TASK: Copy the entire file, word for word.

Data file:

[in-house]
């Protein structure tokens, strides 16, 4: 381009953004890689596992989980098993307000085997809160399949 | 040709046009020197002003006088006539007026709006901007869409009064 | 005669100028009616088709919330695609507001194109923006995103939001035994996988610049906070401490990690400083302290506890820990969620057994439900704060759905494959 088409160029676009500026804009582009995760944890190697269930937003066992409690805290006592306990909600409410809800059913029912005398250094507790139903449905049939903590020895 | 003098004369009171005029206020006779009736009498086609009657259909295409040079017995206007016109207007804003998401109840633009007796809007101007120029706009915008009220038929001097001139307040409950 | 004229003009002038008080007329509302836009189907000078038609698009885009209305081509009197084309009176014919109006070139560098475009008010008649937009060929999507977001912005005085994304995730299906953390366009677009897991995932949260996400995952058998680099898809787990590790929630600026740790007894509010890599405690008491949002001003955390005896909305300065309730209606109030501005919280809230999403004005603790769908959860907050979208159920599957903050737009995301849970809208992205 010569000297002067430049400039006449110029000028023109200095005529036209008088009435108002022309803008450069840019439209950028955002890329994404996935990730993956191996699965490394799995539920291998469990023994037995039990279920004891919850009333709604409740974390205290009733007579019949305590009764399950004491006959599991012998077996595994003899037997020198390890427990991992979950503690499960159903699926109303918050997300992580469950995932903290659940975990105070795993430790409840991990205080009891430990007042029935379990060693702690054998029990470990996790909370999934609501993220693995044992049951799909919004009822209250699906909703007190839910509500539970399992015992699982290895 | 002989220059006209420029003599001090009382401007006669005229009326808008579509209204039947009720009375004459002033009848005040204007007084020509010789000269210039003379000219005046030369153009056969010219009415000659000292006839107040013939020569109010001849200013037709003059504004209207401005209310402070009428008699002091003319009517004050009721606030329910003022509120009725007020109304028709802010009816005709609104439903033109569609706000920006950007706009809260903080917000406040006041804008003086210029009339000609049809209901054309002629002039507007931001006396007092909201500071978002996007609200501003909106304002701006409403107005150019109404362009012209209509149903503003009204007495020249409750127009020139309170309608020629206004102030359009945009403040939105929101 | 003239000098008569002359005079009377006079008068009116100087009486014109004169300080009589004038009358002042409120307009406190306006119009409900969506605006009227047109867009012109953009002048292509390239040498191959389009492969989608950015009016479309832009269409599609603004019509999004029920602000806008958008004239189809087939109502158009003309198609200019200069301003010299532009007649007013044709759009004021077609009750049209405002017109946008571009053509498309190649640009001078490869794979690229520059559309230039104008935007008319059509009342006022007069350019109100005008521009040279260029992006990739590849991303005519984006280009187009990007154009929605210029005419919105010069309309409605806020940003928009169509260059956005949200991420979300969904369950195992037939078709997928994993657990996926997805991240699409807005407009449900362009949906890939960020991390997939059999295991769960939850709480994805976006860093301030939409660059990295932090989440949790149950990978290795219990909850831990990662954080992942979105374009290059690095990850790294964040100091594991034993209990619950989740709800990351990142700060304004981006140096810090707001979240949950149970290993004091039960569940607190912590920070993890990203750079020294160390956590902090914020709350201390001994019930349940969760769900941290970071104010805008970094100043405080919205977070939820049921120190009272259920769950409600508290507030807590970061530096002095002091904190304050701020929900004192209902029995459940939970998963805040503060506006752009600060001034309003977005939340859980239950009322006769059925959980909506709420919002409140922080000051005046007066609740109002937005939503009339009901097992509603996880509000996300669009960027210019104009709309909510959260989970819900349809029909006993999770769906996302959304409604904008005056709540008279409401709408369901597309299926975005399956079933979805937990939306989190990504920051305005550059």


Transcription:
[in-house]
């Protein structure tokens, strides 16, 4: 381009953004890689596992989980098993307000085997809160399949 | 040709046009020197002003006088006539007026709006901007869409009064 | 005669100028009616088709919330695609507001194109923006995103939001035994996988610049906070401490990690400083302290506890820990969620057994439900704060759905494959 088409160029676009500026804009582009995760944890190697269930937003066992409690805290006592306990909600409410809800059913029912005398250094507790139903449905049939903590020895 | 003098004369009171005029206020006779009736009498086609009657259909295409040079017995206007016109207007804003998401109840633009007796809007101007120029706009915008009220038929001097001139307040409950 | 004229003009002038008080007329509302836009189907000078038609698009885009209305081509009197084309009176014919109006070139560098475009008010008649937009060929999507977001912005005085994304995730299906953390366009677009897991995932949260996400995952058998680099898809787990590790929630600026740790007894509010890599405690008491949002001003955390005896909305300065309730209606109030501005919280809230999403004005603790769908959860907050979208159920599957903050737009995301849970809208992205 010569000297002067430049400039006449110029000028023109200095005529036209008088009435108002022309803008450069840019439209950028955002890329994404996935990730993956191996699965490394799995539920291998469990023994037995039990279920004891919850009333709604409740974390205290009733007579019949305590009764399950004491006959599991012998077996595994003899037997020198390890427990991992979950503690499960159903699926109303918050997300992580469950995932903290659940975990105070795993430790409840991990205080009891430990007042029935379990060693702690054998029990470990996790909370999934609501993220693995044992049951799909919004009822209250699906909703007190839910509500539970399992015992699982290895 | 002989220059006209420029003599001090009382401007006669005229009326808008579509209204039947009720009375004459002033009848005040204007007084020509010789000269210039003379000219005046030369153009056969010219009415000659000292006839107040013939020569109010001849200013037709003059504004209207401005209310402070009428008699002091003319009517004050009721606030329910003022509120009725007020109304028709802010009816005709609104439903033109569609706000920006950007706009809260903080917000406040006041804008003086210029009339000609049809209901054309002629002039507007931001006396007092909201500071978002996007609200501003909106304002701006409403107005150019109404362009012209209509149903503003009204007495020249409750127009020139309170309608020629206004102030359009945009403040939105929101 | 003239000098008569002359005079009377006079008068009116100087009486014109004169300080009589004038009358002042409120307009406190306006119009409900969506605006009227047109867009012109953009002048292509390239040498191959389009492969989608950015009016479309832009269409599609603004019509999004029920602000806008958008004239189809087939109502158009003309198609200019200069301003010299532009007649007013044709759009004021077609009750049209405002017109946008571009053509498309190649640009001078490869794979690229520059559309230039104008935007008319059509009342006022007069350019109100005008521009040279260029992006990739590849991303005519984006280009187009990007154009929605210029005419919105010069309309409605806020940003928009169509260059956005949200991420979300969904369950195992037939078709997928994993657990996926997805991240699409807005407009449900362009949906890939960020991390997939059999295991769960939850709480994805976006860093301030939409660059990295932090989440949790149950990978290795219990909850831990990662954080992942979105374009290059690095990850790294964040100091594991034993209990619950989740709800990351990142700060304004981006140096810090707001979240949950149970290993004091039960569940607190912590920070993890990203750079020294160390956590902090914020709350201390001994019930349940969760769900941290970071104010805008970094100043405080919205977070939820049921120190009272259920769950409600508290507030807590970061530096002095002091904190304050701020929900004192209902029995459940939970998963805040503060506006752009600060001034309003977005939340859980239950009322006769059925959980909506709420919002409140922080000051005046007066609740109002937005939503009339009901097992509603996880509000996300669009960027210019104009709309909510959260989970819900349809029909006993999770769906996302959304409604904008005056709540008279409401709408369901597309299926975005399956079933979805937990939306989190990504920051305005550059």